Another course!

The one thing that annoys me about the Thoroughbred racing industry is that AI is illegal. Now, there are valid arguments both for and against the use of AI, but either way, being something that is used in the breeding side of the horse industry outside of Thoroughbreds, I’d be interested in learning about it.

Was chatting with a mate about this while in Ireland working and another that has spent a bit of time studying in the US suggested a short course on AI at the Colorado State University.

Did a little search and:

“The four-day course includes 24 hours of classroom instruction and 12 hours of laboratory work in mare and stallion management, seminal collection and evaluation, artificial insemination, and care of the pregnant mare and neonatal foal. Participants are encouraged to actively participate in the collection and evaluation of semen and insemination of mares. Topics to be covered include anatomy and physiology of the mare and stallion genital tract, hormonal relationships and fertility, seminal collection and evaluation, techniques of artificial insemination, factors affecting sperm production and output, sexual behavior of the stallion, training a stallion to a phantom, hormonal control of the estrous cycle and pregnancy, care of the pregnant, foaling and postpartum mare, and nutrition of the stallion and pregnant mare.”

Looks pretty appealing to me! Now, to add that to the list of things to save for… after South Africa next year, the Jackaroo/Jillaroo course, my motorbike and bass guitar. And they say money makes the world go round!

“A horse has so docile a nature that he would always rather do right then wrong, if only he could be taught to distinguish one from the other.”


Wild Coast, South Africa

I’m a firm believer that if you’re interested in it – find out a way to learn more and work in that area.

After finishing studying in Ireland and having a bit of a look around, I’ll be returning to Oz to do the breeding season at my favourite stud and all the while, save for another travelling experience: a working/riding holiday in South Africa mid-2007!

I want to eventually be a riding instructor while running an agistment property and so need to improve my own riding skills before I can teach others. This holiday seems like the perfect opportunity! – Check out the working riding holiday link.

Sunray Farm “offer volunteers the opportunity to come to Africa on a working riding holiday. You stay on the farm and time permitting run the riding project for local disadvantaged children. Horse lovers are given an opportunity to eat, sleep and breathe horses from a couple of weeks holiday or up to 3 months in the volunteer program. You will be able to improve your riding skills, learn about the daily management of a equestrian establishment, work with young foals, school young horses, exercise the trail horses, assist and take out holiday riders on the beach rides, and if there is a Wild Coast Horse Trail booked during your stay you will be asked to join us as an assistant trail guide & groom!”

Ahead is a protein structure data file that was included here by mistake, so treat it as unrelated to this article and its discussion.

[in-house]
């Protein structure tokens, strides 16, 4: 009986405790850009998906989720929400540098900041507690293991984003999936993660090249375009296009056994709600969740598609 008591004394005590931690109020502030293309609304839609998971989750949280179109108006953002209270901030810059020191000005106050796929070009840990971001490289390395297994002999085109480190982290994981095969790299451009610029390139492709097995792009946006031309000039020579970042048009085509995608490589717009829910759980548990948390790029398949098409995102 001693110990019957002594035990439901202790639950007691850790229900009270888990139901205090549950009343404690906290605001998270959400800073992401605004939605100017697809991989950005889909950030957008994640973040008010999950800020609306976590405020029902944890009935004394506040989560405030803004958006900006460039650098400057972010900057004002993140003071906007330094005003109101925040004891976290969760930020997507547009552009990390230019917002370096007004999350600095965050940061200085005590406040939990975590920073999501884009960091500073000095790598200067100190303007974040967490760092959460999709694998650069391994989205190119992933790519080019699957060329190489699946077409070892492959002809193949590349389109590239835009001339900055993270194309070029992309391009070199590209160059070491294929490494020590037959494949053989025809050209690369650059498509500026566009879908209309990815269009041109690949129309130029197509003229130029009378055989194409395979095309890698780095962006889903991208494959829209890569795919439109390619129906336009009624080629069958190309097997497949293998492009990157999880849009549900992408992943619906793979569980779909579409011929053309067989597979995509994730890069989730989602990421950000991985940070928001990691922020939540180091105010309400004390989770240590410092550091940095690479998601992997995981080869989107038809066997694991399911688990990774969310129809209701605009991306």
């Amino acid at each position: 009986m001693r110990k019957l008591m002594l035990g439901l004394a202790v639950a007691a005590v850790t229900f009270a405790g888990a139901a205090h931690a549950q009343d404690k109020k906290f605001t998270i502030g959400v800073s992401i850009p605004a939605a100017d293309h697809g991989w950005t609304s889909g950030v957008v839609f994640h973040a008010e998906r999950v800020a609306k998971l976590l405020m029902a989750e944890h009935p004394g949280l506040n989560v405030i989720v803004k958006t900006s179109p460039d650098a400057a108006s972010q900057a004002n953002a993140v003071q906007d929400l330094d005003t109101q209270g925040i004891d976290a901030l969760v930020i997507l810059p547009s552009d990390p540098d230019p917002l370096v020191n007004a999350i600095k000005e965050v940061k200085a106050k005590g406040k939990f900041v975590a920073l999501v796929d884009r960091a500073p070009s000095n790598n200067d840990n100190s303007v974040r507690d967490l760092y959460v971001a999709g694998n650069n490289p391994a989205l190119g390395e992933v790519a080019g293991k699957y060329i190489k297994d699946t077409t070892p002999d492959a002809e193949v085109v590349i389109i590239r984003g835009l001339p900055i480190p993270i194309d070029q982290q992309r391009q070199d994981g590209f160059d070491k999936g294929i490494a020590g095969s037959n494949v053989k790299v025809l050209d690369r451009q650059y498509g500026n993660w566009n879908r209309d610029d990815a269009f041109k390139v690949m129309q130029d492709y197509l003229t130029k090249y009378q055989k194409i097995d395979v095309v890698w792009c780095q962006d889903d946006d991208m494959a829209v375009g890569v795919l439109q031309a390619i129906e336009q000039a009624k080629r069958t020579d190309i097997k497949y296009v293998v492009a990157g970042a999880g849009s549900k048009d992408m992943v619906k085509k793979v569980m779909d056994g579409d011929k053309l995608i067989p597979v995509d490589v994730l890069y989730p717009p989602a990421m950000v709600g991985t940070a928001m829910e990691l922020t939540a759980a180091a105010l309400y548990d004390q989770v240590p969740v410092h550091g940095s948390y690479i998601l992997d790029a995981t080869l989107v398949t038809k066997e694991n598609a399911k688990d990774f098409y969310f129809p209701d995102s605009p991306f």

I figure taking into account flying out from Tullarmarine Airport in Victoria, Australia… it’ll cost around $4,000 Australian to fly over and pay to stay where food and lodgings are provided for around a month… very, very appealing!

“It is not enough for a man to know how to ride; he must know how to fall.” – Mexican Proverb


Jackaroo Course, NSW, Oz

So I love looking for any sort of course/holiday/work that I can do with horses that is different to what I already know… and gives me a chance to check out another place! Stumbled across this one the other day… not that I remember what I was looking for:

Tis a Jackaroo/Jillaroo ‘school’ set over five days that covers grooming, riding, natural horsemanship (Pat Parelli style), horseshoeing, whip cracking, lassooing, mustering sheep, barrel racing, sheep health, shearing, pasture improvement, fencing/yard building, mustering cattle, yarding and drafting cattle, using working dogs and more.

The school is run at Leconfield on a 5000 acre property in New South Wales and those that run the course offer the possibility of helping you find work afterwards if this is your desire.

So, once I’m back home from Ireland and have had enough of the racehorses for awhile, I think I’ll check this out… just hope I’m up to it! Has anyone done anything like this before?

“Riding: The art of keeping a horse between you and the ground.”

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Crystal Peaks Youth Ranch

Currently, the most rewarding thing about horses is the fact that you will always learn about them.

It’s impossible to know everything about them. I hope that in the future, the most rewarding thing for me will be teaching others all I have learnt and am learning about this gorgeous animal and nursing back to health neglected equines.

There are so many people that own and work with horses that have a terrible ignorance and it almost seems that we should have a license to be able to work with or own any animal. Some are so badly neglected, I’m always asking if the person that let them get in that state meant well, but just didn’t know enough. It appears to be the same way with children at times, too.